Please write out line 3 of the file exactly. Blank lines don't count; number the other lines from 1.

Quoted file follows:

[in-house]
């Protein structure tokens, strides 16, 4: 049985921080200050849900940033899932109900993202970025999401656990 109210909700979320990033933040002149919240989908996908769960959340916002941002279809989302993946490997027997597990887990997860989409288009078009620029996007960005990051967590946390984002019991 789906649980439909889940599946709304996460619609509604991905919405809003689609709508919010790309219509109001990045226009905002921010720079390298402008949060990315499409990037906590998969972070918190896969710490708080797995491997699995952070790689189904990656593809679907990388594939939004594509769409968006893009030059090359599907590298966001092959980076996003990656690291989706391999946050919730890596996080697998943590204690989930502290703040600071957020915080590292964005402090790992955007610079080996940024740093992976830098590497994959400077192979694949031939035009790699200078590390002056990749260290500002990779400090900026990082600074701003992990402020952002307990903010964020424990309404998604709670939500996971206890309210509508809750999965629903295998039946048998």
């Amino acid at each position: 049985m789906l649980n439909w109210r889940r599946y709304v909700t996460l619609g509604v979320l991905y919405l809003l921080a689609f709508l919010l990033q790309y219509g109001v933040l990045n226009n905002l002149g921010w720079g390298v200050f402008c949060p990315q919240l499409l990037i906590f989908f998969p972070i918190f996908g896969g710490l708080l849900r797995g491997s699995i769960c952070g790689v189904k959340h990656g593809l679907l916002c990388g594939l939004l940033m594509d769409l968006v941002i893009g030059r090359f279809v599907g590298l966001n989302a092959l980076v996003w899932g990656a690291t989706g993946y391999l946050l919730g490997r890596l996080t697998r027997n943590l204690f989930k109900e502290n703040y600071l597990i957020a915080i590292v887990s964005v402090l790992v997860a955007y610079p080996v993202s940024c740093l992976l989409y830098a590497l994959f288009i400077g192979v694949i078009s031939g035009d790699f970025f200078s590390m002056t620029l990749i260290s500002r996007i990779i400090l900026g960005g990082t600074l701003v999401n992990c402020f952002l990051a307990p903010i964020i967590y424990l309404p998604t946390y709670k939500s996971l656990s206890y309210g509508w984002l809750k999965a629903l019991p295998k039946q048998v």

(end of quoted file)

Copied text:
């Amino acid at each position: 049985m789906l649980n439909w109210r889940r599946y709304v909700t996460l619609g509604v979320l991905y919405l809003l921080a689609f709508l919010l990033q790309y219509g109001v933040l990045n226009n905002l002149g921010w720079g390298v200050f402008c949060p990315q919240l499409l990037i906590f989908f998969p972070i918190f996908g896969g710490l708080l849900r797995g491997s699995i769960c952070g790689v189904k959340h990656g593809l679907l916002c990388g594939l939004l940033m594509d769409l968006v941002i893009g030059r090359f279809v599907g590298l966001n989302a092959l980076v996003w899932g990656a690291t989706g993946y391999l946050l919730g490997r890596l996080t697998r027997n943590l204690f989930k109900e502290n703040y600071l597990i957020a915080i590292v887990s964005v402090l790992v997860a955007y610079p080996v993202s940024c740093l992976l989409y830098a590497l994959f288009i400077g192979v694949i078009s031939g035009d790699f970025f200078s590390m002056t620029l990749i260290s500002r996007i990779i400090l900026g960005g990082t600074l701003v999401n992990c402020f952002l990051a307990p903010i964020i967590y424990l309404p998604t946390y709670k939500s996971l656990s206890y309210g509508w984002l809750k999965a629903l019991p295998k039946q048998v």